The Joy of Clemency

People talk a lot about getting revenge. “Living well is the best revenge” is an oft-quoted literary expression, said wryly to conquer cynicism or to acknowledge the devil most don’t think exists.  People may not go all the way to revenge but they do talk about getting over past hurts.  They talk wistfully about being “resentment”- free.

There is a famous restaurant conversation, which goes like this.  Waiter approaches table.  You are eating a good meal slowly.  The waiter asks if you are still working on this.  You assure him that you were never working on this.  You were always delighting in this.  At a dollar a forkful, why wouldn’t you?

The get-over-resentment conversation is like this, too.  “I am really working on getting over my past hurts.”  When we have to work too hard on getting over resentments, or beyond revenge, we miss the boat. It is easier than you think.  There is a delight in showing clemency.  It is the delight God shows in forgiving us.  It is fun.  It is spacious.  It is generous.  It is slow, not pushed. Nor is it pushy.  When you speak to that waiter, you speak with a smile in your voice.

I’ll never know why attachment to resentment or revenge is so strong in us.  It does not delight us and it does self-punish.   As Lillian Daniel said to me just recently, resentment is drinking rat poison and hoping the rat dies.  Why would anyone do that?  Especially when the joy of clemency is ours to give and to receive.

Who is a God like you, pardoning iniquity and passing over the transgression of the remnant of your possession? He does not retain his anger forever, because he delights in showing clemency. He will again have compassion upon us; he will tread our iniquities under foot. You will cast all our sins into the depths of the sea. You will show faithfulness to Jacob and unswerving loyalty to Abraham, as you have sworn to our ancestors from the days of old. (Micah 7:18-20)

Jesus, you who showed us the path beyond revenge and resentment, teach us to delight in clemency, for those who murder, those who abuse, those who steal, those who work at their meals, those who rush us–and help us to do so in large and small ways.  Amen.

– by Donna Schaper, from StillSpeaking

BP is in the Bible! (OK, Not Specifically…)

I had to share this StillSpeaking devotional for today. It is surely a joy for me to know that one day God will clean up this earth–and he may even do so with yours and my help!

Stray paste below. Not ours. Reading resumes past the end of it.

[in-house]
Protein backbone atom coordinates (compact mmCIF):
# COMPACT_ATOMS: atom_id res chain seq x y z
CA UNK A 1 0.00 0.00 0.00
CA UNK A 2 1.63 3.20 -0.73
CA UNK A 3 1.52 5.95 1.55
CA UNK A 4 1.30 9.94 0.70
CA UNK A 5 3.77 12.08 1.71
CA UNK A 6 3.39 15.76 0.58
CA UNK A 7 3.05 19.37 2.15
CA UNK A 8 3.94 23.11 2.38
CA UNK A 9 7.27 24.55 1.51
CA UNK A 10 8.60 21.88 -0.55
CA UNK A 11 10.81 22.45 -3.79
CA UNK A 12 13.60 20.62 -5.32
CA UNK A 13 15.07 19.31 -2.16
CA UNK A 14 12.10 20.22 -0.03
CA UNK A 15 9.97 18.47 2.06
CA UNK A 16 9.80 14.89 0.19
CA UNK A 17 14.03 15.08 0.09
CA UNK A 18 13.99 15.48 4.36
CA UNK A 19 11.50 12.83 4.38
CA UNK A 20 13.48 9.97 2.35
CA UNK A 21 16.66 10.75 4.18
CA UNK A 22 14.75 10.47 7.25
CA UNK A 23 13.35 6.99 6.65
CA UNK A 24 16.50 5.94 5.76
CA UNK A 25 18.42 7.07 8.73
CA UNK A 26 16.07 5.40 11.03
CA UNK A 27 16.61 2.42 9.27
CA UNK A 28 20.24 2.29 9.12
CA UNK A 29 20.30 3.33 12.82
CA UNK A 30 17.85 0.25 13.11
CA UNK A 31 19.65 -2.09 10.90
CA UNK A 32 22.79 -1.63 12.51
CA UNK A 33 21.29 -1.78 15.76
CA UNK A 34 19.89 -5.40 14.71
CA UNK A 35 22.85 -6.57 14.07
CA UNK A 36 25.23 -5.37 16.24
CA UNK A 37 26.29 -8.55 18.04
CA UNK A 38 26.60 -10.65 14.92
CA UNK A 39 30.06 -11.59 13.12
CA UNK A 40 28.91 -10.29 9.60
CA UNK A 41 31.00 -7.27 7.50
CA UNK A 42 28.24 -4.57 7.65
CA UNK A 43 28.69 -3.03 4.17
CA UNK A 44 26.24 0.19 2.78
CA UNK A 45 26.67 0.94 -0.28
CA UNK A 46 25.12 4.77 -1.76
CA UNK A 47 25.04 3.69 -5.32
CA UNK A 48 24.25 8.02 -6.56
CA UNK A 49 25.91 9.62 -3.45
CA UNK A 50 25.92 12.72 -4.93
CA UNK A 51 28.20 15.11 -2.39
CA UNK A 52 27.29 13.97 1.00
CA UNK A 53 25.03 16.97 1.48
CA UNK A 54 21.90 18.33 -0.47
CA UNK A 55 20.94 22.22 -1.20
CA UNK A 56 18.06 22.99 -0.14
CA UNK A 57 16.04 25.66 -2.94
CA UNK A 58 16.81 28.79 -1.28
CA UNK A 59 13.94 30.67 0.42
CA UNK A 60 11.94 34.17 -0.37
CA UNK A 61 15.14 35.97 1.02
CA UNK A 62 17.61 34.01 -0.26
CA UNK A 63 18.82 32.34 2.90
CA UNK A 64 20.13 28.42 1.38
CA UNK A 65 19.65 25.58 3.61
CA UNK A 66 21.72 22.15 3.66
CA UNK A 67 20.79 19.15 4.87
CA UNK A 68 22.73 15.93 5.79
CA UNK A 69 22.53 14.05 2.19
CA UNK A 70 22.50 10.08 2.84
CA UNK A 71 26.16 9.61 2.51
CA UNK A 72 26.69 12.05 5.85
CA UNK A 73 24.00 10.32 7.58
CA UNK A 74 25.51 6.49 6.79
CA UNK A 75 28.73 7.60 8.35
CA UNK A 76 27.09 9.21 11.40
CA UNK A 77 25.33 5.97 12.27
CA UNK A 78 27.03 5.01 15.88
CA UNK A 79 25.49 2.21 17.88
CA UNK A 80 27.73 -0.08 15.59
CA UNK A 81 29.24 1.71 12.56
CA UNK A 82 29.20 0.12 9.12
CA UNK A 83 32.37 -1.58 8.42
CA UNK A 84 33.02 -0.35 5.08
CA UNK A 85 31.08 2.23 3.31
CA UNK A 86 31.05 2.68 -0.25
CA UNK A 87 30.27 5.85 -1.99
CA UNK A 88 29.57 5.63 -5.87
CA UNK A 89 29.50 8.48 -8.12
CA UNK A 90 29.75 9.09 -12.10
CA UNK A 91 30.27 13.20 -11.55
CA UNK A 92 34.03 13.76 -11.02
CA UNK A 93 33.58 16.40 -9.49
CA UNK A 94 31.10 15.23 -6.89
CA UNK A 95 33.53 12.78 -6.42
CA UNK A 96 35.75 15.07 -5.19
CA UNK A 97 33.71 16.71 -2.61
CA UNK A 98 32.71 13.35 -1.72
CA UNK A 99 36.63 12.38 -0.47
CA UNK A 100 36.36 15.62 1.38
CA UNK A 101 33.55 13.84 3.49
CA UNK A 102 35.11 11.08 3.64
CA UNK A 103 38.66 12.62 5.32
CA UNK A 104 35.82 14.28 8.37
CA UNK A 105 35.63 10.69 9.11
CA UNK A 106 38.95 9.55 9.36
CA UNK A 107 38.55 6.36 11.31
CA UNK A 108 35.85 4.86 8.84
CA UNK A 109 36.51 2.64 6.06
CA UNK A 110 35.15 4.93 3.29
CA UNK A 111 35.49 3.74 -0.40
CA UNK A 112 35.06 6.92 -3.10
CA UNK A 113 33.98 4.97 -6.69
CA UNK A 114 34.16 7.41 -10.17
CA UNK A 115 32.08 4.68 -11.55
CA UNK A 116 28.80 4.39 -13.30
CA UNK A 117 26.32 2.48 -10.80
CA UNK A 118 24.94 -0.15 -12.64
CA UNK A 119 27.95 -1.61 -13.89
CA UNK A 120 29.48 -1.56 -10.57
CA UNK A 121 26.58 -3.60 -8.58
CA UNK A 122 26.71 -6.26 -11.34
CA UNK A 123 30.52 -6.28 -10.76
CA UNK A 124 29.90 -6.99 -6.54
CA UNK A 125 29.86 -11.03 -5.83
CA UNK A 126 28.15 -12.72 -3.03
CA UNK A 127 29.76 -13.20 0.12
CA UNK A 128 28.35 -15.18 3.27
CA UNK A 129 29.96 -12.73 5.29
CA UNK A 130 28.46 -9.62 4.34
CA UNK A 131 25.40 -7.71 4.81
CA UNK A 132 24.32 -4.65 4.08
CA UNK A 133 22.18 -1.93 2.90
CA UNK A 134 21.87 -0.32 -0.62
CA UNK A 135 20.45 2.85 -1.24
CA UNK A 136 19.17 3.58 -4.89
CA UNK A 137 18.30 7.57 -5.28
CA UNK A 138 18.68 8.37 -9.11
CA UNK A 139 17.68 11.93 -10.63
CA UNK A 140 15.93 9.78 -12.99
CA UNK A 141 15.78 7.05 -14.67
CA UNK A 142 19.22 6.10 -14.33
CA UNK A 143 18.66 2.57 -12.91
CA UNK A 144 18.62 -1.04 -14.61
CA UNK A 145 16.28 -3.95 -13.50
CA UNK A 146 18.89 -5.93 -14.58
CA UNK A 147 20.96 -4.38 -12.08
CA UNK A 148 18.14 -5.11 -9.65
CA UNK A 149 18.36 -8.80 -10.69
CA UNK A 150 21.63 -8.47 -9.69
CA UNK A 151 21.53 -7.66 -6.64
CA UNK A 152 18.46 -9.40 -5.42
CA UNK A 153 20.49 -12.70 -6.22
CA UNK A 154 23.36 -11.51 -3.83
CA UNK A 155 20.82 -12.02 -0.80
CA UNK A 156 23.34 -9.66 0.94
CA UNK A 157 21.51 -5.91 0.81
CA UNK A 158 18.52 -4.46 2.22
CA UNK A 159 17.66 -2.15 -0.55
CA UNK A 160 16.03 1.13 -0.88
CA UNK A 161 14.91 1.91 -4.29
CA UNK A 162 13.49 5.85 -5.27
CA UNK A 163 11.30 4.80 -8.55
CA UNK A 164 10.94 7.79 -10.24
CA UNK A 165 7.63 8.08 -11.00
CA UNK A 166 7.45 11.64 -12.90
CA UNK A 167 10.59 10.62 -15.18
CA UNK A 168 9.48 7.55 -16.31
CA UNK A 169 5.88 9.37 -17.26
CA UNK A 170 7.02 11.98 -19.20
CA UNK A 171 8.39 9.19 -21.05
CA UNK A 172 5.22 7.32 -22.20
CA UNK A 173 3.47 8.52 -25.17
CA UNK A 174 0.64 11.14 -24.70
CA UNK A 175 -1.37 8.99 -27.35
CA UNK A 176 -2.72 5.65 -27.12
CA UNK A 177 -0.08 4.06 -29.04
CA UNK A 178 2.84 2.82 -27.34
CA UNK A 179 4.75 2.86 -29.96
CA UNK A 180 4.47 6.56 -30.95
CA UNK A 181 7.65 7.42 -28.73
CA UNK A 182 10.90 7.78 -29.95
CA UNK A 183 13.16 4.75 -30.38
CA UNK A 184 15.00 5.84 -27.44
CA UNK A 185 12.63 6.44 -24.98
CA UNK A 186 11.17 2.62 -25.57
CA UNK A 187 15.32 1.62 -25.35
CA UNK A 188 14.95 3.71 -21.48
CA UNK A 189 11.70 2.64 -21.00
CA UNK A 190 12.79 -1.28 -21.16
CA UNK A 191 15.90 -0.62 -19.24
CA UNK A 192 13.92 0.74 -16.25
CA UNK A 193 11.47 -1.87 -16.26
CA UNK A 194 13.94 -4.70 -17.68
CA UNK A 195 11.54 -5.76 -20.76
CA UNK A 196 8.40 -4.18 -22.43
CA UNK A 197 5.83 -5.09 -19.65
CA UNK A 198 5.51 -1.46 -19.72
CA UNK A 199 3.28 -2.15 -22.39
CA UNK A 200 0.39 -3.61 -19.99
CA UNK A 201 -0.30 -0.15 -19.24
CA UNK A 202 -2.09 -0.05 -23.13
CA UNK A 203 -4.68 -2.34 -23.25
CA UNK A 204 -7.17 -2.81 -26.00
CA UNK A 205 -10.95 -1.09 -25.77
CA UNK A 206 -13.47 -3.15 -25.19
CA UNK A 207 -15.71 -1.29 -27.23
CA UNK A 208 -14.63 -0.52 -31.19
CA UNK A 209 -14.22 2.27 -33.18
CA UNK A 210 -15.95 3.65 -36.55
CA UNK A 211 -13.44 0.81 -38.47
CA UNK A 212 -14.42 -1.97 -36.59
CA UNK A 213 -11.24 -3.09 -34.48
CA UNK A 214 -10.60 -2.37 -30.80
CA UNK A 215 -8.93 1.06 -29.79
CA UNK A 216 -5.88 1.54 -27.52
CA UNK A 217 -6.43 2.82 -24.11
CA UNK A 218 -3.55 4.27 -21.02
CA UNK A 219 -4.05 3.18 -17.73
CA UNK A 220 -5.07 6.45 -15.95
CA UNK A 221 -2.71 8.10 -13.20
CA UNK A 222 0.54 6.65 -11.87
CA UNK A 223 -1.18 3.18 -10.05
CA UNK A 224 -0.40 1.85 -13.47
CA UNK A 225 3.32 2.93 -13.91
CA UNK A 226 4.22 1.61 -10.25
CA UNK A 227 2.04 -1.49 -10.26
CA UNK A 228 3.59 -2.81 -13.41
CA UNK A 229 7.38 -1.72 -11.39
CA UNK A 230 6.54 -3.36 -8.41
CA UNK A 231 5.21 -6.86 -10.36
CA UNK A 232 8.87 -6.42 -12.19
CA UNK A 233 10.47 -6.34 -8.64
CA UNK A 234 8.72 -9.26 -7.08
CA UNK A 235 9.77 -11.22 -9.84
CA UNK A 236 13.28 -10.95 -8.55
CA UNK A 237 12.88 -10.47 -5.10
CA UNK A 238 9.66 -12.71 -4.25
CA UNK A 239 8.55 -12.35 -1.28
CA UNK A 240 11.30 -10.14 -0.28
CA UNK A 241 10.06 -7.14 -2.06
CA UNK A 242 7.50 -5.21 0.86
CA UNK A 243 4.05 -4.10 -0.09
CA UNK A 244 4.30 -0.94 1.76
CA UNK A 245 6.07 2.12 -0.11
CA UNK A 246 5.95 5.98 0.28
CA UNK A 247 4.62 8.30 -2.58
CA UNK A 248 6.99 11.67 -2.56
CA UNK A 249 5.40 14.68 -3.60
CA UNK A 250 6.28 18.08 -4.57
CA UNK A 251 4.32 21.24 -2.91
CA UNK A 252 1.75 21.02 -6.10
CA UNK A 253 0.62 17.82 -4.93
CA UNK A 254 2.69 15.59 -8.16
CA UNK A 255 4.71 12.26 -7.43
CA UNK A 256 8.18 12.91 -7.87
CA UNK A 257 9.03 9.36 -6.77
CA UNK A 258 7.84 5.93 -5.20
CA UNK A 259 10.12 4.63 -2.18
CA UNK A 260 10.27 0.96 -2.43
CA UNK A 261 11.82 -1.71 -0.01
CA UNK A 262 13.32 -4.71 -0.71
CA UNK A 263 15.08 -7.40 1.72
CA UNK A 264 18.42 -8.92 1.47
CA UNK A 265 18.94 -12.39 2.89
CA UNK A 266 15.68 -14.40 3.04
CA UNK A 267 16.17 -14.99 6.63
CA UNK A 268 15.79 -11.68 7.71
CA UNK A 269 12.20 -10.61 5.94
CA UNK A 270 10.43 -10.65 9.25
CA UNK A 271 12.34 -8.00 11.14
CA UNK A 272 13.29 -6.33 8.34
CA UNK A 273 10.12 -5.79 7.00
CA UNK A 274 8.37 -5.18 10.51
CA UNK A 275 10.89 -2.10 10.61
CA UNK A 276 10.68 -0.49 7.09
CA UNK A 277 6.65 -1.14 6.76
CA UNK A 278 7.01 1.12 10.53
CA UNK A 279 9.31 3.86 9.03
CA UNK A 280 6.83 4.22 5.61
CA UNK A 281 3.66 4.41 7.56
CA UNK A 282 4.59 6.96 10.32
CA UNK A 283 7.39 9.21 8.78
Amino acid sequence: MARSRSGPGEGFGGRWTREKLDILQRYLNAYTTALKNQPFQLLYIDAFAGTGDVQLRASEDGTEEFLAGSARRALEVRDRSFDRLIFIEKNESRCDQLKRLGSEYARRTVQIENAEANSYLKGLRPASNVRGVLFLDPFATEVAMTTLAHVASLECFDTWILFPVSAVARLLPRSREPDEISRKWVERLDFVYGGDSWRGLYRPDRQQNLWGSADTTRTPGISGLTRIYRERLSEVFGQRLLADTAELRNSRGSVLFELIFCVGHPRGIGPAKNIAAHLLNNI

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Excerpt from Ezekiel 32:1-15

“You consider yourself a lion among the nations, but you are like a dragon in the seas; you thrash about in your streams, trouble the water with your feet, and foul your streams….I will haul you up in my dragnet…I will let the wild animals of the whole earth gorge themselves with you….then I will make their waters clear.”

Given the fouling of the waters that’s been going on in the Gulf of Mexico these last months, it’s tempting to make British Petroleum the object of Ezekiel’s diatribe.

And, since I’m mad as hell and have never been very good at resisting temptation, I think I’ll do just that.  Won’t you join me?

**Pause to fantasize about God eviscerating BP and letting the vultures eat its innards, also bringing about massive remorse in the bigwigs responsible, also helping the former employees of the now-defunct company find healthy, productive new jobs, also helping me live a life that doesn’t depend on fossil fuels, also descending from heaven with some sort of celestial vacuum to suck all the oil out of the water**

Aaah.  Delightful.

One of the great gifts of rants like this is to serve as a container for whatever feelings threaten to overwhelm us.  Mad?  Terrified?  Broken?  Somebody, I promise, has written a biblical poem, prophecy, or song just right for you.  They are a reminder that God is often mad (or sad, or whatever) about the very same things we’re mad about; more importantly, they’re a reminder that we’re supposed to be mad about the same things God’s mad about.

Of course, we miss the boat if we sit around fantasizing all day.  The point is the repair of the world.  So, remembering that it’s always best to let God decide about vengeance and punishment, try this: do the fantasy again, but this time, see whether there isn’t a role that you can play in making the fantasy real.


God, thank you for the gift of inspiring visions, and even guilty pleasure fantasies.  But don’t let me stay in my imaginings; give me the strength to go out and do something.  Amen.

(Reflection by Quinn G. Caldwell, from iUCC StillSpeaking daily devotional e-letter, 23 June 2010.)